This special new series about the Marx Brothers in New York continues this week, following the brothers into a career in Broadway and into the movies, but first I would like to take a little time to discuss Groucho's peculiar way of walking. Sometimes described as a "lope" or "stoop," Groucho's silly and often lecherous walk became just as an important part of his persona as his glasses, eyebrows, cigar and greasepaint moustache. He didn't walk this walk all the time, but as you recall from the films, Groucho would often bend his knees and lean forward as he proceeded from point A to point B. To imitate Groucho properly at a costume party, it's important to get this part down. • Groucho explained that it was simply a bit of inspired improvisation. From the book Hello, I Must Be Going by Charlotte Chandler, he says, "I was just kidding around one day, and I started to walk funny. The audience liked it, so I kept it in."(pps. 153-154) Chand

Coping with Anxiety and Crisis: A Selected List of Fine Chocolate Stores in New York

Fears of recession, concerns about the state of the world, worries about job prospects, and anxieties about the future dominate the news headlines these days, but these kinds of stories are perennial, coloring the way we conduct our lives. Fortunately, we now believe that the 400+ ingredients in dark chocolate may alleviate some of the worst symptoms of this kind of external stress. Had a bad day? A little brisk walk to your local chocolate boutique may fix you right up. It's funny, but studies show that taking a chocolate supplement doesn't work as well for a sense of individual well-being as the act of eating a piece of chocolate. I understand. I think aesthetics matter. Eating beautiful chocolates can make you feel all yummy and special on the inside. My chocolate cravings can even be satisfied by unravelling the classic and minimalist Hershey's bar. Yet, I still prefer a visit to the city's finest purveyors of chocolate. At the following places (links provided), c

25 Radical Things to Do in Greenwich Village

A list of 25 things to Do in Greenwich Village with history of protest, old cafes, and signs of change. Hipstamatic iPhone images of contemporary Greenwich Village by Walking Off the Big Apple (Revised and updated.) Flipping through  Greenwich Village: A Photographic Guide by Edmund T. Delaney and Charles Lockwood with photographs by George Roos, a second, revised edition published in 1976, it’s easy to compare the black and white images with the look of today’s neighborhood and see how much the Village has changed. A long shot photograph of Washington Square taken up high from an apartment north of the park, and with the looming two towers of the World Trade Center off to the distant south in the background, reveals a different landscape than what we would encounter today.    On the north side of the park, an empty lot and two small buildings have since given way to NYU’s Kimmel Center and a new NYU Center for Academic and Spiritual Center Life. The Judson Memorial Church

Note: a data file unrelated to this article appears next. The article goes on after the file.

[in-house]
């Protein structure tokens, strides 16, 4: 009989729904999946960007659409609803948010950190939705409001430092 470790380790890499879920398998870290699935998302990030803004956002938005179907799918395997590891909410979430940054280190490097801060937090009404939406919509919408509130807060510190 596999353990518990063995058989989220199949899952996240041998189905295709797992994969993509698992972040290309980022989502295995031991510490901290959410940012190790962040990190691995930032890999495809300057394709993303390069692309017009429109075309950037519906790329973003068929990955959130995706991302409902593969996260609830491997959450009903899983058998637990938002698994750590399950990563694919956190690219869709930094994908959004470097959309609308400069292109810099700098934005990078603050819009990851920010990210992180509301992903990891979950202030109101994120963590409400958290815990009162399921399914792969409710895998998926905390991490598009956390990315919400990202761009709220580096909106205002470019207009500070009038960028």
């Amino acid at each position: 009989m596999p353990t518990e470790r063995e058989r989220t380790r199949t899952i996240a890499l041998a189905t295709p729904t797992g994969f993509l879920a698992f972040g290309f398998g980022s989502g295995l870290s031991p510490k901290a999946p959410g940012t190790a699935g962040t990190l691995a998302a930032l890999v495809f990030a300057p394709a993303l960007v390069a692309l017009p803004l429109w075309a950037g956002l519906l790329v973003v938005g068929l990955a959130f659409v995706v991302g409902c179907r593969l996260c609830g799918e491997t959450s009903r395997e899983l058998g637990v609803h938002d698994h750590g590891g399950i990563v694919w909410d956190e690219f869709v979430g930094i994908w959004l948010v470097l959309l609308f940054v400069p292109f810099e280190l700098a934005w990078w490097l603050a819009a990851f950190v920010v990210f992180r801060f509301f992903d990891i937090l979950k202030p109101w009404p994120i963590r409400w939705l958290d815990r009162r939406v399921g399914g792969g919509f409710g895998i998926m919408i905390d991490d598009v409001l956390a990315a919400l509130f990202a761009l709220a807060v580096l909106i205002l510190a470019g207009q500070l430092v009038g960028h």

Taking a Constitutional Walk

A long time ago individuals going out for a walk, especially to get fresh air and exercise, often referred to the activity as "taking a constitutional walk." The word "constitutional" refers to one's constitution or physical makeup, so a constitutional walk was considered beneficial to one's overall wellbeing. (Or, as some would prefer to call it, "wellness.") The phrase is more common in British literature than in American letters. As early as the mid-nineteenth century, many American commentators expressed concern that their countrymen were falling into lazy and unhealthy habits. Newspaper columnists and editorial writers urged their readers to take up the practice of the "constitutional" walk. One such essay, " Walking as an Exercise," originally printed in the Philadelphia Gazette and reprinted in New England Farmer , Volume 11, 1859, urges the people of farm areas to take up walking. City dwellers seemed to have the

At Petrosino Square

SoHo and Nolita make great neighborhoods for strolling, shopping and dining, but it's often hard to find a good place to sit down. Examining the map of the streets south of Houston and north of Canal, only one little area seems convenient - a small park called Petrosino Square at the meeting of Kenmare, Lafayette, and Cleveland Place. Formally opened on October 13, 2009 and now in its final stage of expansion and restoration, a plan that included rebuilding of the original brick columns, the addition of bike racks, plantings, and most conveniently, the placement of several new benches, the square has become the perfect place to stop after exploring the nearby bustling streets. According to the NY Parks announcement last October, the $2 million reconstruction was funded entirely by New York City Council Member Alan Gerson.